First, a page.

Wednesday, October 26

Dragon Age: Redemption

Bioware is already blurring the lines between video games and movies. I have just (finally) finished Mass Effect this weekend. Not only is almost half the time spend on listening and watching cut scenes and dialogues. But most of the characters in the game have crossed the uncanny valley in my view. I am really looking forward to see how they manage to even improve on that in ME2, and ME3. And as that was not enough there is Dragon Age (Origins, II, Mark of the Assassin) as well. The near living characters make for me for very compelling game play.

Although I did want to tell the world about my ME1 accomplishments, I actually have a different reason for this post. The folks of The Guild are blurring the lines between game and movie even further with Dragon Age: Redemption. A high production quality web series that is extending the virtual Dragon Age world into a real one.
Hmm, no, not a real world. They are actors running around 21st century California. I can't think of a fitting term for the 'reality' they live in. But it doesn't matter. It is worth watching.


  1. Tobold made a post today about PC hardware reqs and how realistic looking a game has to be. I think we are going all the way. With Dragon Age XII we might not see the difference between virtual and human characters in scripted games anymore.

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  3. "With Dragon Age XII we might not see the difference between virtual and human characters in scripted games anymore."

    Funny, I recall my manager at Gamestop* saying something similar to me in describing the animation of the PS3 games before it was released. I recall saying something like this myself even with previous game systems. At some point we'll hit a plateau where system specs are no longer a hindrance to the quality of the simulated realities they put on the screen (holograms?). Maybe with Dragon Age XII we'll finally be there. Certainly didn't make it by the time Final Fantasy XIII came around, lol.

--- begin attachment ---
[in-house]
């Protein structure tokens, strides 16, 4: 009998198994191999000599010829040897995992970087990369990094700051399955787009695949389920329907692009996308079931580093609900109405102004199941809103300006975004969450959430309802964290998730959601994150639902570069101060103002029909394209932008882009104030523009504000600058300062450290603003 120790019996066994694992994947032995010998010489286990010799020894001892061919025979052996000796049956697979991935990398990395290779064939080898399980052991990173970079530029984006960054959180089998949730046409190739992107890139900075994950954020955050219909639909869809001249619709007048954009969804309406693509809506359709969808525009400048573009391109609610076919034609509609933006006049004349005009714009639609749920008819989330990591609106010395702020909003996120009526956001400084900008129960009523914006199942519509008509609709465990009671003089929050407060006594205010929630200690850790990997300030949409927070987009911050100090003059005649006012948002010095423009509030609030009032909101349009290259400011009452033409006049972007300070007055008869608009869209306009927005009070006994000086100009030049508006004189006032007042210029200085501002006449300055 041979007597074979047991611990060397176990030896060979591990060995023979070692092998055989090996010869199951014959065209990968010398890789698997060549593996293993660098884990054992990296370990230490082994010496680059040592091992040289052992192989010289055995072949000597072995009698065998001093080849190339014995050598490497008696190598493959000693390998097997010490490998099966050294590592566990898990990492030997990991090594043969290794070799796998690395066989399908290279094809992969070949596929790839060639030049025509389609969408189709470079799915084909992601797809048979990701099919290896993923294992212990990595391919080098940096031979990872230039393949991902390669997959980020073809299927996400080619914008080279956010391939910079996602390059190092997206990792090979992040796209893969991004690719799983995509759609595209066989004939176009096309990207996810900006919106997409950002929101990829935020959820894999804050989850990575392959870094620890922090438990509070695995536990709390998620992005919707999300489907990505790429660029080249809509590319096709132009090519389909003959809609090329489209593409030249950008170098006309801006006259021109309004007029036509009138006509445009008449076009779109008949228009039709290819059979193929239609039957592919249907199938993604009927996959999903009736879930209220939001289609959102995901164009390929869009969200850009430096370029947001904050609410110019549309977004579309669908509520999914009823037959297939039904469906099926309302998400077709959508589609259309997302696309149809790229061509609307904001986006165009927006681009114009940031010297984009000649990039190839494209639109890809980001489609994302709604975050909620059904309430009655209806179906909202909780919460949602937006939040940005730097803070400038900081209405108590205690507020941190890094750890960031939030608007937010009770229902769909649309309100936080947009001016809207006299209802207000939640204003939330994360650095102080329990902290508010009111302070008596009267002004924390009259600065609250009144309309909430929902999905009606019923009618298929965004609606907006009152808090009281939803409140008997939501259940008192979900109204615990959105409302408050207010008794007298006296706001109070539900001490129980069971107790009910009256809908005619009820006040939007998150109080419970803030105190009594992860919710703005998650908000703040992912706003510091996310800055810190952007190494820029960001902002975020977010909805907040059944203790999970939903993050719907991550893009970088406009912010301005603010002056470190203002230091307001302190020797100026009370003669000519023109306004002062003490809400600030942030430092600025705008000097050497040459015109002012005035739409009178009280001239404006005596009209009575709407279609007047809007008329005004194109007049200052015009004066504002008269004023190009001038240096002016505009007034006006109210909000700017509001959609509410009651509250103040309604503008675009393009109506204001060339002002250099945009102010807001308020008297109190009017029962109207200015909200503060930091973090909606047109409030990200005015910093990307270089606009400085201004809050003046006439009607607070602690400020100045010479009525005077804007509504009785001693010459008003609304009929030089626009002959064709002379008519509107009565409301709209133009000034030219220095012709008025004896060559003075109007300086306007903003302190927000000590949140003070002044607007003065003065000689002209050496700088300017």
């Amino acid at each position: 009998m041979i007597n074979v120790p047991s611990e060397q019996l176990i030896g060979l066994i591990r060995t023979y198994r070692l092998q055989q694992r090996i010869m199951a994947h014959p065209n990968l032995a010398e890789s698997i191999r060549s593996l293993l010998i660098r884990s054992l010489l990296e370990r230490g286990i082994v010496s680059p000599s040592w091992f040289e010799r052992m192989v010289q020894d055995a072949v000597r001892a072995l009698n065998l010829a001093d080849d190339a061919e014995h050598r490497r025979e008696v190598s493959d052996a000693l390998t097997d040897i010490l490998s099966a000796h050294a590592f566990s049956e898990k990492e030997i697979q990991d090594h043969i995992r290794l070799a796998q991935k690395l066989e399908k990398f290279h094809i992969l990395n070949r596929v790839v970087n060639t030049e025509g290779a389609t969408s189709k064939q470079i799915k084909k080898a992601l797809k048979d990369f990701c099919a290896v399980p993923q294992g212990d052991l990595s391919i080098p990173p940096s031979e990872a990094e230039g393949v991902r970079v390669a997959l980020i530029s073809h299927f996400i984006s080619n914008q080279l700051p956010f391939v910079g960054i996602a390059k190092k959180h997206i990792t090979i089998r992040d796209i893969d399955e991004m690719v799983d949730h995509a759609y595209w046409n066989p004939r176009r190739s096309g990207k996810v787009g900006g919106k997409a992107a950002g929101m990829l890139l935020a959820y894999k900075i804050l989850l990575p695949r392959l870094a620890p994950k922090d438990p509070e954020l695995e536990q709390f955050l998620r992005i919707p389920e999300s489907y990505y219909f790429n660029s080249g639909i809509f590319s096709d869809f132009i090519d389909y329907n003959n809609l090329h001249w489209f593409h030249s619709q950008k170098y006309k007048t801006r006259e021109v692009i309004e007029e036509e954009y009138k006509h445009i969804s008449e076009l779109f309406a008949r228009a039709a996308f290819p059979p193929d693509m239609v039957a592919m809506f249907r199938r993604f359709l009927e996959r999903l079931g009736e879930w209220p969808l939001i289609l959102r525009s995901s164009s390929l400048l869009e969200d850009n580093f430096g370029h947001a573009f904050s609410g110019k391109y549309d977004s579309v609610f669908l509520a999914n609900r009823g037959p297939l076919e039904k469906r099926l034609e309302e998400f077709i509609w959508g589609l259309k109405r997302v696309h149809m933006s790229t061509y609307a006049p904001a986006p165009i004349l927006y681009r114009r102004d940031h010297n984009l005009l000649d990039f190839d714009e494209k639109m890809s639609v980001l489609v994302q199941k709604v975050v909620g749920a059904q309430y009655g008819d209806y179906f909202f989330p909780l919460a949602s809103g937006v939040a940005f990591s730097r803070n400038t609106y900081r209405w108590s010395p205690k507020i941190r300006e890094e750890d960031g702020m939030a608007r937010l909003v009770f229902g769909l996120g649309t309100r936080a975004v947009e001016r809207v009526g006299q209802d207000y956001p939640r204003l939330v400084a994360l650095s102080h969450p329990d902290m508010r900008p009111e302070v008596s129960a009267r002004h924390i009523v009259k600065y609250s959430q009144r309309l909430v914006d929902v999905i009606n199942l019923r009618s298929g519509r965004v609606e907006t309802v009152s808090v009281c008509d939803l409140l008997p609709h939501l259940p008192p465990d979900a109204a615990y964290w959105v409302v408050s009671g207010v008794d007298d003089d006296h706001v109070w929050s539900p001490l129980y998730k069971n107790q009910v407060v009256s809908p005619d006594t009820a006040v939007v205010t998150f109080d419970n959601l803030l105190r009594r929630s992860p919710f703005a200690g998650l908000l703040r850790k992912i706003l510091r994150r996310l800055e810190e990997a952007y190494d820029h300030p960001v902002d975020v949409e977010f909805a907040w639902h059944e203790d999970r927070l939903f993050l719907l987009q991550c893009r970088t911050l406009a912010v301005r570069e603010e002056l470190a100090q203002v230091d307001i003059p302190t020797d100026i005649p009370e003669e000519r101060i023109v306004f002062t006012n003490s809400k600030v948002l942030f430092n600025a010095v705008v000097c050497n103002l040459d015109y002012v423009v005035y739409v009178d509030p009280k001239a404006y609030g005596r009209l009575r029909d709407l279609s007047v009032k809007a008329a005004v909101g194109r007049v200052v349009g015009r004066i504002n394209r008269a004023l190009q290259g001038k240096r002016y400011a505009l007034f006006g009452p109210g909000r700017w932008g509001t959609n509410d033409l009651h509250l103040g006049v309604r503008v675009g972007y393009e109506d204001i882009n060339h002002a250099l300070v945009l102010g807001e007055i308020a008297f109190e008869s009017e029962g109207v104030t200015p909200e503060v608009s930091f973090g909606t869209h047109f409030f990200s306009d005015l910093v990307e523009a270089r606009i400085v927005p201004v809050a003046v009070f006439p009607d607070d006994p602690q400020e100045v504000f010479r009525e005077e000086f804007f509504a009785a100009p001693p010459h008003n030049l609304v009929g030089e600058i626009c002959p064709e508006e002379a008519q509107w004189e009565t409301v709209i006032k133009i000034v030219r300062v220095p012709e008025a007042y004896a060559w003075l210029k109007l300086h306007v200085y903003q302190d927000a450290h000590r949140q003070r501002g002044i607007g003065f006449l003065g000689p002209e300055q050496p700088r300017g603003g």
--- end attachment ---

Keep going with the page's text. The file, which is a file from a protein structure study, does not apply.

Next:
*reason for the previously deleted comment - I never worked at Gamespot, but did at Gamestop.

  4. Well, there's hope yet. :-) To me Dragon Age II is so horribly animated, with fashion-style to make a WOrld Eater of Khorne blush and voice-acting (let alone character design) so poorly done and rushed there's not a moment you feel connected with the world, that I'll never pay money for it.
    DA 1 and more so its expansion were flawed gems. Da-2? Too much marketing, too little creative drive in that game. Made me think of the BLoodrayne series to be honest, and no, that's *not* a compliment. I was very grateful to Bioware for putting out a free-to-play DA-2 demo. Saved me $60,-

    Despite my intense dislike of DA-2 I do see the point. In the Mass Effect series Bioware really manages to make you care about what's happening around you. They did the same during the KoToR game though, which makes me say it's not so much the quality of graphics. Mass Effect 2 has even better gfx than the original Mass Effect but doesn't quite hit the same emotional snares as #1 does. Though Mass Effect is in many other ways superior to the frst movie, it's not the series' "Empire Strikes Back"

    A good story sucks you in, no matter how it's told. Bioware's been doing it since Baldur's Gate I & II, through Neverwinter Nights (though its original campaign is another case of bling over matter, the Hordes of the Underdark expansion is sheer diamon) and perfected it with KoToR and the Mass Effect series. I can't help but feel the DA series is done by the B-team, or possibly the C-team as There's two star teams on Mass Effect and SW:TOR both.